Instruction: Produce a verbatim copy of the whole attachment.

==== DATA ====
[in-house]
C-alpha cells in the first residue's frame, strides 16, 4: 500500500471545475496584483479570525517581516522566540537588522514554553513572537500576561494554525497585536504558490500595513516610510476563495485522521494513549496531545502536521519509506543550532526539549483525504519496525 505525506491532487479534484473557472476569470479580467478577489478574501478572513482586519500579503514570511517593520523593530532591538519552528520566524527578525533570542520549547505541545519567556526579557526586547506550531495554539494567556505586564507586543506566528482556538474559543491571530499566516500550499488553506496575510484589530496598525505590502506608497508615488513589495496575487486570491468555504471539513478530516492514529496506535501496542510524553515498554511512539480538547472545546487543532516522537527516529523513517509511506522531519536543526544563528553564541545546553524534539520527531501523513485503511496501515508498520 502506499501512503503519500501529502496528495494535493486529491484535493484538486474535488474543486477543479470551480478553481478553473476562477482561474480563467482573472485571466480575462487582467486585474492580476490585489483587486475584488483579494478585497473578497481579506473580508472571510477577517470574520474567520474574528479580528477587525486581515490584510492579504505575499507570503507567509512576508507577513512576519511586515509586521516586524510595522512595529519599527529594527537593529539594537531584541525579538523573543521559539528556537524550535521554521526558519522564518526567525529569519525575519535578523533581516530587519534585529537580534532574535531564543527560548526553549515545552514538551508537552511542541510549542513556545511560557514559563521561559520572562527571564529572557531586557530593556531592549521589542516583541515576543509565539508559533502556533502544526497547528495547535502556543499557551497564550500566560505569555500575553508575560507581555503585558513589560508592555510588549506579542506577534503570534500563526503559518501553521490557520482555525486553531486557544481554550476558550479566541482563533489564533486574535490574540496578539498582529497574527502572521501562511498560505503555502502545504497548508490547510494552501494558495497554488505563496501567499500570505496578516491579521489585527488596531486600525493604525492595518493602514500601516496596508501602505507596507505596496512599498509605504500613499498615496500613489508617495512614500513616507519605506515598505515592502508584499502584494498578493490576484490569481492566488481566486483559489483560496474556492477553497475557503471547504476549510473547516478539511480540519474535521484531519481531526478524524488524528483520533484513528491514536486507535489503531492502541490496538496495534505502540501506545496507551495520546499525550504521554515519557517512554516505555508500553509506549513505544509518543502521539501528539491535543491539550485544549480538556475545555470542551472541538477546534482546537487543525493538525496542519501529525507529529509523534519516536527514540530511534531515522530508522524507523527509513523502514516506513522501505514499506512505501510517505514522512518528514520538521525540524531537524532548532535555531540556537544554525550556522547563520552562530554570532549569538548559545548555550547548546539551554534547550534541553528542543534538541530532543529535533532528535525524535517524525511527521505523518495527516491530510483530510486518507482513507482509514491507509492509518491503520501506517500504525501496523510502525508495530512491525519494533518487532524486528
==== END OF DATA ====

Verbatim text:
[in-house]
C-alpha cells in the first residue's frame, strides 16, 4: 500500500471545475496584483479570525517581516522566540537588522514554553513572537500576561494554525497585536504558490500595513516610510476563495485522521494513549496531545502536521519509506543550532526539549483525504519496525 505525506491532487479534484473557472476569470479580467478577489478574501478572513482586519500579503514570511517593520523593530532591538519552528520566524527578525533570542520549547505541545519567556526579557526586547506550531495554539494567556505586564507586543506566528482556538474559543491571530499566516500550499488553506496575510484589530496598525505590502506608497508615488513589495496575487486570491468555504471539513478530516492514529496506535501496542510524553515498554511512539480538547472545546487543532516522537527516529523513517509511506522531519536543526544563528553564541545546553524534539520527531501523513485503511496501515508498520 502506499501512503503519500501529502496528495494535493486529491484535493484538486474535488474543486477543479470551480478553481478553473476562477482561474480563467482573472485571466480575462487582467486585474492580476490585489483587486475584488483579494478585497473578497481579506473580508472571510477577517470574520474567520474574528479580528477587525486581515490584510492579504505575499507570503507567509512576508507577513512576519511586515509586521516586524510595522512595529519599527529594527537593529539594537531584541525579538523573543521559539528556537524550535521554521526558519522564518526567525529569519525575519535578523533581516530587519534585529537580534532574535531564543527560548526553549515545552514538551508537552511542541510549542513556545511560557514559563521561559520572562527571564529572557531586557530593556531592549521589542516583541515576543509565539508559533502556533502544526497547528495547535502556543499557551497564550500566560505569555500575553508575560507581555503585558513589560508592555510588549506579542506577534503570534500563526503559518501553521490557520482555525486553531486557544481554550476558550479566541482563533489564533486574535490574540496578539498582529497574527502572521501562511498560505503555502502545504497548508490547510494552501494558495497554488505563496501567499500570505496578516491579521489585527488596531486600525493604525492595518493602514500601516496596508501602505507596507505596496512599498509605504500613499498615496500613489508617495512614500513616507519605506515598505515592502508584499502584494498578493490576484490569481492566488481566486483559489483560496474556492477553497475557503471547504476549510473547516478539511480540519474535521484531519481531526478524524488524528483520533484513528491514536486507535489503531492502541490496538496495534505502540501506545496507551495520546499525550504521554515519557517512554516505555508500553509506549513505544509518543502521539501528539491535543491539550485544549480538556475545555470542551472541538477546534482546537487543525493538525496542519501529525507529529509523534519516536527514540530511534531515522530508522524507523527509513523502514516506513522501505514499506512505501510517505514522512518528514520538521525540524531537524532548532535555531540556537544554525550556522547563520552562530554570532549569538548559545548555550547548546539551554534547550534541553528542543534538541530532543529535533532528535525524535517524525511527521505523518495527516491530510483530510486518507482513507482509514491507509492509518491503520501506517500504525501496523510502525508495530512491525519494533518487532524486528